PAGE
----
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Anti-Bullying Laws Needed in All 50 States

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Michelle Kemper Brownlow: When my son entered fifth grade, something changed the life of my super-happy kid.

It started with verbal insults, but quickly ended with, "I will bring a gun tomorrow and shoot you." I say "ended," because all it took was a stern conversation with a principal -- wherein I mentioned the school's policy on "terroristic threats" -- and that bully was out on his ear ... suspended. (Note: The principal had initially been ready to just blow it off.) My son is no longer bothered by this kid -- or any others, for that matter.

Luckily, I have a child who reiterates every second of his day when he comes home from school. Sadly, not every child is as verbal.

Statistics show that 77 percent of children are bullied mentally, physically and/or verbally. In his book "Bullying at School: What We Know and What We Can Do," Dan Olweus, creator of the Olweus Bullying Prevention Program, outlines the following three components of bullying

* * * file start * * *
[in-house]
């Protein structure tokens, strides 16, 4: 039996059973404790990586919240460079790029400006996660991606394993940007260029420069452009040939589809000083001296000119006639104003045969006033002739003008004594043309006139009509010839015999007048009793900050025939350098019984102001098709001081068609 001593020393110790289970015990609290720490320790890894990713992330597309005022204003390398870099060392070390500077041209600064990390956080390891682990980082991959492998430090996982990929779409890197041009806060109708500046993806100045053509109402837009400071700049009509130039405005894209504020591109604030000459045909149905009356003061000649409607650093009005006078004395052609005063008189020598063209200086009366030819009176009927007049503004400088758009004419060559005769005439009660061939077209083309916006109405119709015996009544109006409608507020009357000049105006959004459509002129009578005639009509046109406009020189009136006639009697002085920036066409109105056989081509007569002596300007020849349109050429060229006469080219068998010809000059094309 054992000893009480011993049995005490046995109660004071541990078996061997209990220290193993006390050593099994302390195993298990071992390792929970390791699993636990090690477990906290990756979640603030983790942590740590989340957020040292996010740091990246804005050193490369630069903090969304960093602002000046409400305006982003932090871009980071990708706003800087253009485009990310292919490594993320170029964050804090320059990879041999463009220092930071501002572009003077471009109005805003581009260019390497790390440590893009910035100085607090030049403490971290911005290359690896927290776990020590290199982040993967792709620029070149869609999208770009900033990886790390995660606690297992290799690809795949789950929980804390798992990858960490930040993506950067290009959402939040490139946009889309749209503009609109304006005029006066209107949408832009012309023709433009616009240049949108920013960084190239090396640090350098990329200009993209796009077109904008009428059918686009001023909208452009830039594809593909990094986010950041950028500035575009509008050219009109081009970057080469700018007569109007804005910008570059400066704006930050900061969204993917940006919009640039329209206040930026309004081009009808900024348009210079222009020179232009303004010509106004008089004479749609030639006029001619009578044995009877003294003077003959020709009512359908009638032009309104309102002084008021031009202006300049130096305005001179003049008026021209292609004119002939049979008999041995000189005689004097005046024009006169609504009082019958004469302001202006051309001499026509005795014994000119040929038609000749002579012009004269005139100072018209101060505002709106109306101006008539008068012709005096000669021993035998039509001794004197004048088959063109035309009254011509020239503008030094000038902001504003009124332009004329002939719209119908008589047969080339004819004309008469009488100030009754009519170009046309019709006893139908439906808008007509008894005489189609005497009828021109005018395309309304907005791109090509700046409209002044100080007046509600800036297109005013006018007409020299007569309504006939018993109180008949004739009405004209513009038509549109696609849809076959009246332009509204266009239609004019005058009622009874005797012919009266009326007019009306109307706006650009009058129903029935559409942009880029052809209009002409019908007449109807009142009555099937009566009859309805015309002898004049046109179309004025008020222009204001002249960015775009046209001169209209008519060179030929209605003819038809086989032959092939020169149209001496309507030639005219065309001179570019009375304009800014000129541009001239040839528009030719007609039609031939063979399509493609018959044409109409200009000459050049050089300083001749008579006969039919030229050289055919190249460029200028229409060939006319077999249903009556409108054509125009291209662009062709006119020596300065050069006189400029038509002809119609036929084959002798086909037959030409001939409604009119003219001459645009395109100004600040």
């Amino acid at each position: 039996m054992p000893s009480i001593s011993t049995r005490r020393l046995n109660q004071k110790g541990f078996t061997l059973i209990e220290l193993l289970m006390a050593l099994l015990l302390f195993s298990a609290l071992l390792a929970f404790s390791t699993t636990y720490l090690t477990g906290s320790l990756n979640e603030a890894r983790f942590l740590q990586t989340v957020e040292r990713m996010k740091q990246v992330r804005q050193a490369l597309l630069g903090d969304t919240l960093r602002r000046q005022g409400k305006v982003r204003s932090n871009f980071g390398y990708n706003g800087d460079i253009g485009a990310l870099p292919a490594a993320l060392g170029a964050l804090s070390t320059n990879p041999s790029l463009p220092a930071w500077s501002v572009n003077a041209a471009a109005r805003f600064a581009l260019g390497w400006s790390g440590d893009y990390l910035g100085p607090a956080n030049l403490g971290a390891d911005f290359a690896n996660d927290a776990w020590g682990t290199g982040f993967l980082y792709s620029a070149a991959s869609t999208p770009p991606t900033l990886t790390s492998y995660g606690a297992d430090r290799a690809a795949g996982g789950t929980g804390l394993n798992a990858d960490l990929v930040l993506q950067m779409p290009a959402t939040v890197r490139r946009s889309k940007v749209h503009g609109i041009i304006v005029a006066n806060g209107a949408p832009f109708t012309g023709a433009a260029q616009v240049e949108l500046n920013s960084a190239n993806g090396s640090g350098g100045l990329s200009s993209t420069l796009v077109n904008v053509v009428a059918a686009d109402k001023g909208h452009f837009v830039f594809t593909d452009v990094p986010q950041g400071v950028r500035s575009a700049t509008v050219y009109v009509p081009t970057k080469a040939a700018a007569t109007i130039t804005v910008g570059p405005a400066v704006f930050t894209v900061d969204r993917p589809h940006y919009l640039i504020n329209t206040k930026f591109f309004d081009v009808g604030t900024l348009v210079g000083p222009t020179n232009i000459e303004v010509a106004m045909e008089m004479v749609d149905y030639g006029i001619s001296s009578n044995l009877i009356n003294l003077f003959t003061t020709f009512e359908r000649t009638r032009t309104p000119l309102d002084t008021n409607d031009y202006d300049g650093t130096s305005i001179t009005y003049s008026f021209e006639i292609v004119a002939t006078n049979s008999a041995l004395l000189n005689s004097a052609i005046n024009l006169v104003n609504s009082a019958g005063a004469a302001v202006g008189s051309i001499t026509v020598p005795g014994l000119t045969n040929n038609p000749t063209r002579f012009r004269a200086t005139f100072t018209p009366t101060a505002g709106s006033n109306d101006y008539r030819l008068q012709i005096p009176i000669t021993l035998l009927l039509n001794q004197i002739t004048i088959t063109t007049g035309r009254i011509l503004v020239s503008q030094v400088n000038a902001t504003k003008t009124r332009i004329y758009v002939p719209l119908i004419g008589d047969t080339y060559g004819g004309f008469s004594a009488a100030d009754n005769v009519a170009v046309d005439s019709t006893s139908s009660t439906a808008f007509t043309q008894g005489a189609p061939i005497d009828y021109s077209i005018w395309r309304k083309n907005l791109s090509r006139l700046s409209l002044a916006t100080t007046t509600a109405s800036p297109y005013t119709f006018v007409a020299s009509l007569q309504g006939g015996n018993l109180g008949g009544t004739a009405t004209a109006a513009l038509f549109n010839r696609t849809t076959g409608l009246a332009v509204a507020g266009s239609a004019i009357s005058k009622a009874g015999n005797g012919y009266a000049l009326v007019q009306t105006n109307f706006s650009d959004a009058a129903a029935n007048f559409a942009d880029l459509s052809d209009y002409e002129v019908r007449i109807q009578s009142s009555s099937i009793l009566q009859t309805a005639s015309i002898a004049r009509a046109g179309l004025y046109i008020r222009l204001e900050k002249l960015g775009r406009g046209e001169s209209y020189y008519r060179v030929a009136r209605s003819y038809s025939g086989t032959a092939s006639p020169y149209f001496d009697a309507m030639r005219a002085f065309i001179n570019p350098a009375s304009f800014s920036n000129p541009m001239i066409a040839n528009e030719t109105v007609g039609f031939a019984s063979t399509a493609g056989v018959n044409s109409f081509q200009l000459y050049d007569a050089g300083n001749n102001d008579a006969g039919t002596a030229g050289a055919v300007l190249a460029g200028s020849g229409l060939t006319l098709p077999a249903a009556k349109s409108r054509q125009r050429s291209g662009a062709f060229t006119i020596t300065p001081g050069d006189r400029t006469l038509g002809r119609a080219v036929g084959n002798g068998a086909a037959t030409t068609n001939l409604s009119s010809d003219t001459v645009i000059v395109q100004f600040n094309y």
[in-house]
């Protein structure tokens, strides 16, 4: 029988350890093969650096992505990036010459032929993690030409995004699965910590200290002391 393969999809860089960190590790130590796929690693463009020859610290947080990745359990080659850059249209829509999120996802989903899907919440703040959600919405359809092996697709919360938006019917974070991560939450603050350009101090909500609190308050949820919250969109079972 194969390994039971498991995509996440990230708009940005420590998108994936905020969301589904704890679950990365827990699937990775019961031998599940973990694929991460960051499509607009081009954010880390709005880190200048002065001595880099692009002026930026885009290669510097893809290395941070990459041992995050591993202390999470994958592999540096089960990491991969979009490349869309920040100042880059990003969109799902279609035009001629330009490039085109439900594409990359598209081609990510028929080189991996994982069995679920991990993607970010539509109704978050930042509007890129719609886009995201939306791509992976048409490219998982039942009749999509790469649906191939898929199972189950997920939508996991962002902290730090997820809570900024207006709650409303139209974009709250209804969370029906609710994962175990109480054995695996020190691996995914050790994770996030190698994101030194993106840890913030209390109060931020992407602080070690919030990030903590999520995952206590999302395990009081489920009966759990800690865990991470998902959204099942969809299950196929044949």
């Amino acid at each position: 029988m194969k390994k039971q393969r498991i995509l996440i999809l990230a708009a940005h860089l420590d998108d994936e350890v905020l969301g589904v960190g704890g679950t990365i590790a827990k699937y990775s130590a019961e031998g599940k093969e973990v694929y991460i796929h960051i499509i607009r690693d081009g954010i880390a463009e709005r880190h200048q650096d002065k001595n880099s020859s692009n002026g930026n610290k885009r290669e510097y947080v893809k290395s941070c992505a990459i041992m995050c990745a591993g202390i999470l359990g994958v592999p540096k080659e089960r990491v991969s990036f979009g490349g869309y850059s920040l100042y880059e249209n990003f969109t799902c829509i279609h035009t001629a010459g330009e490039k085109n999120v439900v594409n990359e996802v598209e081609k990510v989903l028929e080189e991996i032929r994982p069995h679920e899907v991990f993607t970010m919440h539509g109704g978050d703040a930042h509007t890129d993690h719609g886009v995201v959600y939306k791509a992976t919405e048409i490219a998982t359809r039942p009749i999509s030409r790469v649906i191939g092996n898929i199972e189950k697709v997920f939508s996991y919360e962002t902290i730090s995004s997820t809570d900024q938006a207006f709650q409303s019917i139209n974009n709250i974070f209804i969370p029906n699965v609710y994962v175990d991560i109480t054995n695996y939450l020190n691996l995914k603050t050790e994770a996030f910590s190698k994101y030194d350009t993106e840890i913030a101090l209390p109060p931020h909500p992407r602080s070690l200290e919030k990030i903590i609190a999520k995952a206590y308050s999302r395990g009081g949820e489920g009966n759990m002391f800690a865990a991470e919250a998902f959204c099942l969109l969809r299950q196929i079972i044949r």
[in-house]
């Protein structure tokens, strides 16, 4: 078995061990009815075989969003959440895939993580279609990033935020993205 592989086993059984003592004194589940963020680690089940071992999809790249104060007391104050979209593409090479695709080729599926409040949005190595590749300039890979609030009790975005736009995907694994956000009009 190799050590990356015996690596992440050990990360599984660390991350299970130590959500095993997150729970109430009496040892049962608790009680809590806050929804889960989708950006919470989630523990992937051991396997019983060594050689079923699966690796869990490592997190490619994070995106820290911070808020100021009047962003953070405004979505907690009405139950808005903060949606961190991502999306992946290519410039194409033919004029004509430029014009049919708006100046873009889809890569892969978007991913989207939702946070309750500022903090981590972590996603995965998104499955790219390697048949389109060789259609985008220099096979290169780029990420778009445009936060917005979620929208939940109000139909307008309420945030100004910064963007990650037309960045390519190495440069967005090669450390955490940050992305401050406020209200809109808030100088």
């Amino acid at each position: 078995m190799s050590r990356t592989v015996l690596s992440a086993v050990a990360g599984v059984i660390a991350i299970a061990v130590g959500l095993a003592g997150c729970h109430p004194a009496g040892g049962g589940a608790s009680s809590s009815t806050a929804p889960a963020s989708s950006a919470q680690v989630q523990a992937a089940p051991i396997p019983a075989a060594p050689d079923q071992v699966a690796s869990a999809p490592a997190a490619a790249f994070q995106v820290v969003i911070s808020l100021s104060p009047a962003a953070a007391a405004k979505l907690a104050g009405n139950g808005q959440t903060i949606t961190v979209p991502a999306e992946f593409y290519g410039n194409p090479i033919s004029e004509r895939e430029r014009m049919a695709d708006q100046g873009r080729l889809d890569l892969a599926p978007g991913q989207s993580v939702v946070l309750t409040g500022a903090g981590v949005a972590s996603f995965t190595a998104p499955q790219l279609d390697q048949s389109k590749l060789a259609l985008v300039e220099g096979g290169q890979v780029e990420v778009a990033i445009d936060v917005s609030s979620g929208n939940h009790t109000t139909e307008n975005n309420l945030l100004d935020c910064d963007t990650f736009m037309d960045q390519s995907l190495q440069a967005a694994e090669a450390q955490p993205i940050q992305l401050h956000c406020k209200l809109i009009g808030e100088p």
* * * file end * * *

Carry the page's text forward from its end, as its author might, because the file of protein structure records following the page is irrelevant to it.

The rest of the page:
1) Bullying is aggressive behavior that involves unwanted, negative actions.
2) Bullying involves a pattern of behavior repeated over time.
3) Bullying involves an imbalance of power or strength.

Annie Fox, the award-winning author, teen advocate and brain behind the parent-teacher-teen link, has just launched the anti-bullying campaign "Cruel's Not Cool!" "No one solution to bullying fits all," reads the campaign's Facebook page. "Stakeholders coming together can reverse the Culture of Cruelty."

Massachusetts residents Phoebe Prince, 15, and Carl Walker-Hoover, 11, recently lost their lives to "bullycide," prompting the passage an anti-bullying law. reports that there are only six states that do not currently have anti-bullying laws in place: Hawaii, South Dakota, Michigan, New York, Montana, North Dakota and Missouri.

Let's hope they get with the program soon. Our kids' lives depend on it!


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